Explaining Food Price Inflation

Type Working Paper
Title Explaining Food Price Inflation
Publication (Day/Month/Year) 2007
URL http://www-wds.worldbank.org/external/default/WDSContentServer/WDSP/IB/2012/09/26/000356161_20120926​014313/Original/728980ESW0whit0lation0Report0jan025.doc
Since 2004/5, high inflation has become a significant concern in Ethiopia, and shows no signs of abating in 2007. In the latest official inflation figures for October 2007, the 12-month annualized national rate has reached almost 18 percent, with price increases continuing to be broad-based--food increasing by 18 percent and non-food items by 16 percent. This appears puzzling, because national crop output has also increased significantly over the same period. More recently, international commodity prices have also taken off.
At the request of the Ethiopian authorities, analysis was undertaken by Bank staff in collaboration with EDRI and local researchers to study the nature and causes of rises in grain prices, focusing on structural factors. Our methodological approach uses changes in real prices, that is, the prices of teff, wheat and maize, relative to changes in overall prices. We found that medium-term trends in real prices of wheat, maize and teff are broadly consistent with official figures on supply, and estimated increases in demand due to population and per capita income growth. The exception is the large increase in teff prices in 2006-07 (in both nominal and real terms), which remains a puzzle given that at observed market prices; officially reported supply exceeds estimated demand. It is possible that increases in private/cooperative stocks (made more attractive by negative real interest rates on credit) may have played a major role in price seasonality and overall price movements in 2006-07. It is nonetheless the case that these real price increases in teff, while visible to the population, represent only a small part (about 5 percent) of overall food price inflation.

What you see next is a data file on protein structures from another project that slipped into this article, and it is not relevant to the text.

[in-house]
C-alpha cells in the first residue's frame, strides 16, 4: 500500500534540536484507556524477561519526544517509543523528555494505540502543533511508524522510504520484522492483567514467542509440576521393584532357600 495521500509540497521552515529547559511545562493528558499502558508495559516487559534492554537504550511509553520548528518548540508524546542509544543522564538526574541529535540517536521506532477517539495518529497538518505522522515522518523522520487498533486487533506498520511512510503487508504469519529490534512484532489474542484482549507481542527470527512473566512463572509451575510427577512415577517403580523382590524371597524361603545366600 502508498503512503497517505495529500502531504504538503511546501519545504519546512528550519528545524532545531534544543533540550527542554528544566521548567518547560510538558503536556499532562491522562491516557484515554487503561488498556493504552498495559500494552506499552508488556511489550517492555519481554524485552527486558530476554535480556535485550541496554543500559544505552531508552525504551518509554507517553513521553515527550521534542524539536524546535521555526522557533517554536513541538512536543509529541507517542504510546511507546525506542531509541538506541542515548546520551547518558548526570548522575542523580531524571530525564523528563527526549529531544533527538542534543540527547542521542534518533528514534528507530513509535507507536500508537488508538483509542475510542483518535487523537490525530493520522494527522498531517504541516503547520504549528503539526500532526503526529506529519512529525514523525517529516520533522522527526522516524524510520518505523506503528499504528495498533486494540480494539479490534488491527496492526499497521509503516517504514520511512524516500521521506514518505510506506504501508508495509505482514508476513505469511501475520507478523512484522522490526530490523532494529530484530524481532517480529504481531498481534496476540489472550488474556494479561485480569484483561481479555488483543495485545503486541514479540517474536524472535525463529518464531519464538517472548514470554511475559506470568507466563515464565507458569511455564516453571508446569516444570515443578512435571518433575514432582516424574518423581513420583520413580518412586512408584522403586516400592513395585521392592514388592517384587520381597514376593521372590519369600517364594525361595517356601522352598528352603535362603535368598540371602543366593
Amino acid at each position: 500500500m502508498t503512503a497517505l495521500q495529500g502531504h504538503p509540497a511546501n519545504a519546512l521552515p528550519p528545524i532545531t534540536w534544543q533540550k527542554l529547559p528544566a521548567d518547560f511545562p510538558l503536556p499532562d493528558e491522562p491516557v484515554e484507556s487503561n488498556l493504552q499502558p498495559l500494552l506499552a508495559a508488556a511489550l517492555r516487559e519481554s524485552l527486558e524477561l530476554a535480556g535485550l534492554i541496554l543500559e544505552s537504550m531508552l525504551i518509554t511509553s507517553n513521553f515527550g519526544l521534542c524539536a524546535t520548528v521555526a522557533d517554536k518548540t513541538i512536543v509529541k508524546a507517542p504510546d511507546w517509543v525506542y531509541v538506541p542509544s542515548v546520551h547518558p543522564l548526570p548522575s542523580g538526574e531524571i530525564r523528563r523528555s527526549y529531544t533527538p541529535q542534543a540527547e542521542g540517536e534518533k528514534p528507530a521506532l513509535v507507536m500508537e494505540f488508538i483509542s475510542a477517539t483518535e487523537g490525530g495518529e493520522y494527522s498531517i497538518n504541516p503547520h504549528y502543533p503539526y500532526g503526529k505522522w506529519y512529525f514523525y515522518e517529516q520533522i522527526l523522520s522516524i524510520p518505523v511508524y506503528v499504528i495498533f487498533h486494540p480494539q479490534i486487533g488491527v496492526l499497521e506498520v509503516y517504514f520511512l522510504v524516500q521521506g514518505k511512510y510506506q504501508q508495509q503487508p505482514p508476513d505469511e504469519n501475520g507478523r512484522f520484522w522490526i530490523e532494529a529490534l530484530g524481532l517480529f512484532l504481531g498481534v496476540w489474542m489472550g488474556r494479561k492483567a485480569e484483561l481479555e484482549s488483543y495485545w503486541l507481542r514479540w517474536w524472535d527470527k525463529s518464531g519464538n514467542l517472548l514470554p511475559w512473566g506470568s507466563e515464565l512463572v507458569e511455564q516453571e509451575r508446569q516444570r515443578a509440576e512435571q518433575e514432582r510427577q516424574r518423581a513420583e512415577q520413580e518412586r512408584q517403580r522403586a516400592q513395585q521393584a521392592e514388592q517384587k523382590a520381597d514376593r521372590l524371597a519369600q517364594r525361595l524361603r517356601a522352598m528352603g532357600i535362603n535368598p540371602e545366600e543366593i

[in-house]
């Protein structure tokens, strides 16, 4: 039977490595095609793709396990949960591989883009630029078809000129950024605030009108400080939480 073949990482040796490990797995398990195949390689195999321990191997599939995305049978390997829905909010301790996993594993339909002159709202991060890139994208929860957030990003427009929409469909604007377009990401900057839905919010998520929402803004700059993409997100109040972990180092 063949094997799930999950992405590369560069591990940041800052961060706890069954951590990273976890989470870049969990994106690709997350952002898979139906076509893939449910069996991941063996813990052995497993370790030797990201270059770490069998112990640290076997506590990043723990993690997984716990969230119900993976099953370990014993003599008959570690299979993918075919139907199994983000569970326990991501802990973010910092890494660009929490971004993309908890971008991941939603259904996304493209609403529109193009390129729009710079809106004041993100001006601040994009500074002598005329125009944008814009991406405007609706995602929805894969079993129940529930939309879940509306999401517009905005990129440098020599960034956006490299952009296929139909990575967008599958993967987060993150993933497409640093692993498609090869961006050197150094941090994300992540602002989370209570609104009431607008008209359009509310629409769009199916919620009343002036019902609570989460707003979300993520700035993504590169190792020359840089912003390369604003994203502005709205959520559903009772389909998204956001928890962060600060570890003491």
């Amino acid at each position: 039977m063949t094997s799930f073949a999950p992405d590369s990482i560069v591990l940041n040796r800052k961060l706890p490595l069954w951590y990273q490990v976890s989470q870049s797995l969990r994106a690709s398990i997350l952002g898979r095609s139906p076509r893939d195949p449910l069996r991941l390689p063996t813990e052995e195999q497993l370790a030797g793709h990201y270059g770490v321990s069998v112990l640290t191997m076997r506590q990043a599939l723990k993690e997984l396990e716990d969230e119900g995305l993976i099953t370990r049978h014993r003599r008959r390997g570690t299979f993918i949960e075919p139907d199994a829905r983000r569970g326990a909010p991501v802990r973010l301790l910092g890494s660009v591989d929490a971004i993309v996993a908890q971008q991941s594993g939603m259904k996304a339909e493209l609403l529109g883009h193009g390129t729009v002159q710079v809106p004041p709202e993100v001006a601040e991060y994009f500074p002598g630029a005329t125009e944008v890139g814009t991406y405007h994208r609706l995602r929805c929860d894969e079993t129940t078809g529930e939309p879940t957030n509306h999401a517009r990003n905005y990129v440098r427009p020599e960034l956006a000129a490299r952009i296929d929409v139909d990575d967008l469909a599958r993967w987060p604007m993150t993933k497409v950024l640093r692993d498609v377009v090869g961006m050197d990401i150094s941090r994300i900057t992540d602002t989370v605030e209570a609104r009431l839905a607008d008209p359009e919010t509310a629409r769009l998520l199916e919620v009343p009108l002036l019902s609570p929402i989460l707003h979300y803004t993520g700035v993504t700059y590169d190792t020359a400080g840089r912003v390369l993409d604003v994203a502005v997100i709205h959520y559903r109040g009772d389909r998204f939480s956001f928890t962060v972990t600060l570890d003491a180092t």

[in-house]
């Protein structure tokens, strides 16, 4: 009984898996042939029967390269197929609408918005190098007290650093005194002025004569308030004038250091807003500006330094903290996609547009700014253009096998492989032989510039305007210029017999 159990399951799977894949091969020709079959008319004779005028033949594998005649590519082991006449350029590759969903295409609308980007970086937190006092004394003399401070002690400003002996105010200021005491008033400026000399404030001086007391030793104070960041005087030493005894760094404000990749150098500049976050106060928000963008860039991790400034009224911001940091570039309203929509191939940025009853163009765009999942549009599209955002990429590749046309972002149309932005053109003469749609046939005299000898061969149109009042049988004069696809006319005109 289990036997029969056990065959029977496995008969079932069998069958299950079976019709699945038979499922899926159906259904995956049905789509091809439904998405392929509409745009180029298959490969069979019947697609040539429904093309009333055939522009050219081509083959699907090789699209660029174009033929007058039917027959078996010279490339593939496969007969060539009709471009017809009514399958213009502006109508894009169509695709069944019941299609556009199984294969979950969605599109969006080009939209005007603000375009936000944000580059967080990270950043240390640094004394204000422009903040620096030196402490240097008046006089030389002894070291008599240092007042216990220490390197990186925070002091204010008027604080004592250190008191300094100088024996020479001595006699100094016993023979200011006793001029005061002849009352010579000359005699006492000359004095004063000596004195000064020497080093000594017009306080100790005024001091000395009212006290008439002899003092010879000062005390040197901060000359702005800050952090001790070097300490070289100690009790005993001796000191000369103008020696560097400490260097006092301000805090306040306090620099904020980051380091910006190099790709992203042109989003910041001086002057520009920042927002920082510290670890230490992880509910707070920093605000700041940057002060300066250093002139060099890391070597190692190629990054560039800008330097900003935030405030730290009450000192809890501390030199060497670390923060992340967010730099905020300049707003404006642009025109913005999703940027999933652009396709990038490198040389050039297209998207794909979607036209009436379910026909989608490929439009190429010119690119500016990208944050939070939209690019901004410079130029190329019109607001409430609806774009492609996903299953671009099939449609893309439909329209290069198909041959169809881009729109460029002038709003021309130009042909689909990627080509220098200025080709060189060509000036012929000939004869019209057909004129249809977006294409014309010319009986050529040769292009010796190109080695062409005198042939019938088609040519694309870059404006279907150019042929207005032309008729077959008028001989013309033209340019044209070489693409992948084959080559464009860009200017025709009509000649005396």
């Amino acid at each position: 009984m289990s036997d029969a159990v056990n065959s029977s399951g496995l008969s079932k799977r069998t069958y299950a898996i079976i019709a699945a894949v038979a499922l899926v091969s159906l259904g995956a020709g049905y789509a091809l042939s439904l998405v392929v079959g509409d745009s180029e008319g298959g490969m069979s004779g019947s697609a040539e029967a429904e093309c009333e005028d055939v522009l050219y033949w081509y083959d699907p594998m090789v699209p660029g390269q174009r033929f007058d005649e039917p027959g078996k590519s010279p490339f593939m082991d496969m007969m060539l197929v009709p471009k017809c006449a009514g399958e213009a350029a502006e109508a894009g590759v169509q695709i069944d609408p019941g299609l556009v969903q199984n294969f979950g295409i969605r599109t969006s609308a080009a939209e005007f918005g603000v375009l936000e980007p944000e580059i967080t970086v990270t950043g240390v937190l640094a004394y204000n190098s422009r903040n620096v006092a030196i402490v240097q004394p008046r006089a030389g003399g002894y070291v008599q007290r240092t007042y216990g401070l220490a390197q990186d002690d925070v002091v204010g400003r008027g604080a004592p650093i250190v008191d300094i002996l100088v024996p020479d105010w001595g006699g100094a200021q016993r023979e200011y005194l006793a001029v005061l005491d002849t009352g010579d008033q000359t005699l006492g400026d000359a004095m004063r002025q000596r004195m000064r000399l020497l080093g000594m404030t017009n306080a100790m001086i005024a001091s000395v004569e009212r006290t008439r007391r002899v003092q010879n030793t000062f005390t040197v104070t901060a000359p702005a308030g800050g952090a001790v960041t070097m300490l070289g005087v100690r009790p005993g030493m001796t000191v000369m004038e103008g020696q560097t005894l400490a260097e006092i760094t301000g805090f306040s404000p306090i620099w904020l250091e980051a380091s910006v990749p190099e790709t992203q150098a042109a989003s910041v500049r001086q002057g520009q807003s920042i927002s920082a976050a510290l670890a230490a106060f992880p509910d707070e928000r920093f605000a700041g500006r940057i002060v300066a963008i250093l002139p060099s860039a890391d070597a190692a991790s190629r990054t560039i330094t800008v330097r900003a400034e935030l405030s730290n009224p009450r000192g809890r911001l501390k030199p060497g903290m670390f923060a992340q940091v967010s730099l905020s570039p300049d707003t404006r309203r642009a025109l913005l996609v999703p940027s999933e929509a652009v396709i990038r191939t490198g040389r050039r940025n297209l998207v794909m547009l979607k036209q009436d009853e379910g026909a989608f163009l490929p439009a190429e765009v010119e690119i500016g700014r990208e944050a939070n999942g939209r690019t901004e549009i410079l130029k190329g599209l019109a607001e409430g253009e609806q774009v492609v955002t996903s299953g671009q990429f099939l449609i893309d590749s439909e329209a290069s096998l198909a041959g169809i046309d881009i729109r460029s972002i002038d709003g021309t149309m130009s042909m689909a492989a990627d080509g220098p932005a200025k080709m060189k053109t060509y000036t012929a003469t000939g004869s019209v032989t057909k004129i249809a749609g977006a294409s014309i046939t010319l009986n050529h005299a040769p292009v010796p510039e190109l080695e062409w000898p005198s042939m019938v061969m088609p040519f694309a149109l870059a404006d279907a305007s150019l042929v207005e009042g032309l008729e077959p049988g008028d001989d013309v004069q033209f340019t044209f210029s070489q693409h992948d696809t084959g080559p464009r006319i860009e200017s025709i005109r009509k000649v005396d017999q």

We investigate several hypotheses, and find:
• The partial shift from food aid to cash transfers as part of the PSNP has had positive, but not large, effects on market prices for farmers. However, even together with food transfers, the total size of the program in 2006-07 is only about 1 percent of GDP. Assuming about two-thirds of transfers in-kind is imported food; the net effect of increased supply of cereals plus increased demand because of higher household incomes is an insignificant increase in food prices (less than 0.5 percent).
• The activities of cooperatives may be affecting the structure of the market and improving the bargaining power of farmers (especially in the teff market).
• Global factors are unlikely to directly affect domestic prices in the short to medium run, since Ethiopian prices are below import parity, and based on international forecasts through 2015 for wheat and maize, are likely to remain so.
• The domestic supply is likely to run behind demand in a high growth context, especially since production increases have been driven by area expansion, and trends in yields remain disappointing, further increases in relative prices are likely.
We found evidence of increased marketing of grain production. However agriculture markets in Ethiopia are generally underdeveloped and competition is limited. The private sector is not currently in a position to take the risks involved in purchasing, storing and marketing grain, particularly if food aid purchases and deliveries are unpredictable. The newly introduced commodity exchange is intended to help address these issues.
We also examine the welfare impacts of grain inflation. This is complex, especially for rural households, given the simultaneous production and consumption decisions inherent in their livelihood systems, and the responsiveness of consumption decisions to price and incomes. Nevertheless the micro analysis based on the HICES and urban panel data, suggests several important findings.
• Overall, rises in the relative price of food tends to benefit rural households, though the exact magnitude needs to be investigated further.
• Changes in the prices of teff, wheat and maize tend to affect more the people at the higher income quintile in rural areas, while in urban areas they tend to affect those at the lower income quintiles.
• The recent hike in relative prices has increased the urban cost of living by 8-12 percent in urban areas.
• Inflation could worsen urban income inequality significantly.
• Demand for teff, maize and wheat tends to be elastic, with evidence of substitutability, especially between teff and wheat. In urban areas, all three types of cereals tended to be necessities, with inelastic price responses.

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